In addition, if the array in the source code is a SIMPLE-ARRAY, then

the corresponding array in the compiled code must also be a

SIMPLE-ARRAY. If the array in the source code is displaced, has a

fill pointer, or is adjustable, the corresponding array in the

compiled code is permitted to lack any or all of these qualities.

Hash Table

Two hash tables are similar as constants if they meet the following

three requirements:

(1) They both have the same test (e.g., they are both EQL hash tables).

(2) There is a unique one-to-one correspondence between the keys of

the two tables, such that the corresponding keys are similar as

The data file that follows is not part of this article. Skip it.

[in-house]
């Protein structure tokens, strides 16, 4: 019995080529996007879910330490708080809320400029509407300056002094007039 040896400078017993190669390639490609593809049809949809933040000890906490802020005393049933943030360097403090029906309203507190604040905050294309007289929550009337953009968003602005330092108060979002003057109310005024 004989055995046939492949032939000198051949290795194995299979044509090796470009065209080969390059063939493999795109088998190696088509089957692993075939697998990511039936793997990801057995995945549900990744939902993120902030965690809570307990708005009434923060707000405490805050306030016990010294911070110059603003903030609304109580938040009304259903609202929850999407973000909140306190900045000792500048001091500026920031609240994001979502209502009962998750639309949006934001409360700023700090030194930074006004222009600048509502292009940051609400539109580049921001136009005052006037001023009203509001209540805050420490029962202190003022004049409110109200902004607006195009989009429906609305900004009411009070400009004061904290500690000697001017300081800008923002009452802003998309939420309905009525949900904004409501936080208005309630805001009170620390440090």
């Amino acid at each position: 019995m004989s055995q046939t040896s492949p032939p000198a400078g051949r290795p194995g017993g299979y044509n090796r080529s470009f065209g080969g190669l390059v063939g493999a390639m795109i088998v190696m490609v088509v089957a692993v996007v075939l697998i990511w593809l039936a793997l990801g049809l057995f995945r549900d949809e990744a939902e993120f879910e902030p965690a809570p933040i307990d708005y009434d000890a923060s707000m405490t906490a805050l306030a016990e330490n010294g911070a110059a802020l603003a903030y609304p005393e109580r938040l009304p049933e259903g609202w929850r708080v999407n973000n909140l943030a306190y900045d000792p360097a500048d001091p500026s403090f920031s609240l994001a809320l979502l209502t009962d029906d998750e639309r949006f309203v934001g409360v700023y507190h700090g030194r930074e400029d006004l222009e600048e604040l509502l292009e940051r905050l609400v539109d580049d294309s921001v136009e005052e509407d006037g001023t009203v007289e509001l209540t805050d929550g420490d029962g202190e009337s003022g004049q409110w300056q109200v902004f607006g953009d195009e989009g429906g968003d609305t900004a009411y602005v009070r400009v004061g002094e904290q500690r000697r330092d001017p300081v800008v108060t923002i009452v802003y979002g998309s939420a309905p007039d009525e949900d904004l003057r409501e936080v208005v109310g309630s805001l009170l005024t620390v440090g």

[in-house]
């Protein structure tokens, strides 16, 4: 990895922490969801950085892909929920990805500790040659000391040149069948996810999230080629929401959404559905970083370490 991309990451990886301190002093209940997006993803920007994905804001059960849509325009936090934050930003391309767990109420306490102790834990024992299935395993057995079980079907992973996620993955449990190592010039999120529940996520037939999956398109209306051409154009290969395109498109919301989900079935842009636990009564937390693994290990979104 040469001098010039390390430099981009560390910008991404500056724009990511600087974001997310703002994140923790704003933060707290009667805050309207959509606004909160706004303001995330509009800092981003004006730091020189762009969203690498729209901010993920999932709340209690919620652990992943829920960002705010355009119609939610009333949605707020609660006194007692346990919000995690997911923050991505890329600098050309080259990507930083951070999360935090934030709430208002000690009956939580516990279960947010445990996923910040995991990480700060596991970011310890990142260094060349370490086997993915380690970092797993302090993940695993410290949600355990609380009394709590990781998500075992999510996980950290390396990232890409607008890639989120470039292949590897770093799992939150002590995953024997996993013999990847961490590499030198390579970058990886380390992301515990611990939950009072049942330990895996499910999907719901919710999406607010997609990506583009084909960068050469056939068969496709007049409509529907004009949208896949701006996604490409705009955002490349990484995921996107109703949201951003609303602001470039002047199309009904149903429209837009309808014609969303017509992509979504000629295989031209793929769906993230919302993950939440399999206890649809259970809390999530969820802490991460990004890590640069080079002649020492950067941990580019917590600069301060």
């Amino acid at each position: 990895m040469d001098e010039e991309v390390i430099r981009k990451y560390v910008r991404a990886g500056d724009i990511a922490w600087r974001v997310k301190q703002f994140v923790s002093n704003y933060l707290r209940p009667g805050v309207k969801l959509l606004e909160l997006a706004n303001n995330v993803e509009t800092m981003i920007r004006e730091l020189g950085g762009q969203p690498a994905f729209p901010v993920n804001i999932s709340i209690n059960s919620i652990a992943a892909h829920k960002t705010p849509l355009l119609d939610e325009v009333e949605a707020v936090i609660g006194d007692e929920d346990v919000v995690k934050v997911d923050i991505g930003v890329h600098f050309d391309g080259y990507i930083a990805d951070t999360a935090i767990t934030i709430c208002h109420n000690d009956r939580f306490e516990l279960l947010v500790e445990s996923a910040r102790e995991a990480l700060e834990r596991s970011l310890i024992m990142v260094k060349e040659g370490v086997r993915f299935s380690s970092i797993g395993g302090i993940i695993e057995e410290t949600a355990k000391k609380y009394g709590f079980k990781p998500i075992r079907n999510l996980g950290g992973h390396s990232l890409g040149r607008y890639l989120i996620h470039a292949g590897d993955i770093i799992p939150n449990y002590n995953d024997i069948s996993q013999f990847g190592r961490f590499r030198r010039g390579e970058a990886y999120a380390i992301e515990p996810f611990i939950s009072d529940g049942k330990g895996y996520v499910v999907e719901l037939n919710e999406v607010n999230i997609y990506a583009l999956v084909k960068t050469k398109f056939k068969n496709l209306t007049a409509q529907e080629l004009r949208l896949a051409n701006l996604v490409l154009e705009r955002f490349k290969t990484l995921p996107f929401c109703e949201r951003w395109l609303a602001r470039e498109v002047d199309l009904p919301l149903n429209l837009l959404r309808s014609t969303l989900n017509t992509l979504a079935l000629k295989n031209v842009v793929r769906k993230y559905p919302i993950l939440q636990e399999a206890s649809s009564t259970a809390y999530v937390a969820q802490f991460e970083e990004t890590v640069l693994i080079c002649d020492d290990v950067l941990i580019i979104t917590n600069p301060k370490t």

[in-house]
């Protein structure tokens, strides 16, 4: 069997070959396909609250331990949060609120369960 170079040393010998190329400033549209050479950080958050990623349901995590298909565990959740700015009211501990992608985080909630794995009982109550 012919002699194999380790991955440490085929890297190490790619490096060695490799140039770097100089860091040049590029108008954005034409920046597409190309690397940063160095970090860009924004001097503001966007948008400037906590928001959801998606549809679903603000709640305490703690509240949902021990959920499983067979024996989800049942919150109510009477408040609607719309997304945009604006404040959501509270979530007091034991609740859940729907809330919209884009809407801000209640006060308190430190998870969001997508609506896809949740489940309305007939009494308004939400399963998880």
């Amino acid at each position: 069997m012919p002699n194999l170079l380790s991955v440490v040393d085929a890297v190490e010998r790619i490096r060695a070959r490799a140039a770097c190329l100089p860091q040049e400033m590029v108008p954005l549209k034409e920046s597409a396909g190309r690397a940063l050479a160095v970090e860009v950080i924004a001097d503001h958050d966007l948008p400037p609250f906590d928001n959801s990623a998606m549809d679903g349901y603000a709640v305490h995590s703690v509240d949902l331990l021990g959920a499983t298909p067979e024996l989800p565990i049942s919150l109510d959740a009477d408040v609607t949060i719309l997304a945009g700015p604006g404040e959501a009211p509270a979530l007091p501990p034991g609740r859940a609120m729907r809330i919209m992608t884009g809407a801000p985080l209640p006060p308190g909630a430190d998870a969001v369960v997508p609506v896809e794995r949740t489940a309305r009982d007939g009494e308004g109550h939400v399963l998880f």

(3) For all keys, the values associated with two corresponding keys

are similar as constants.

If there is more than one possible one-to-one correspondence between

the keys of the two tables, the results are unspecified. A conforming

program cannot use such a table as a constant.


Two pathnames are similar as constants if all corresponding pathname

components are similar as constants.

Stream, Readtable, Method

Objects of these types are not supported in compiled constants.


Issue CONSTANT-FUNCTION-COMPILATION specifies how the compiler and

loader handle constant functions.

Structure, Standard-object

<<There is a cl-cleanup issue, LOAD-OBJECTS, pending which proposes

a mechanism for dealing with objects.>>


For the benefit of users, this proposal tries to define a fairly large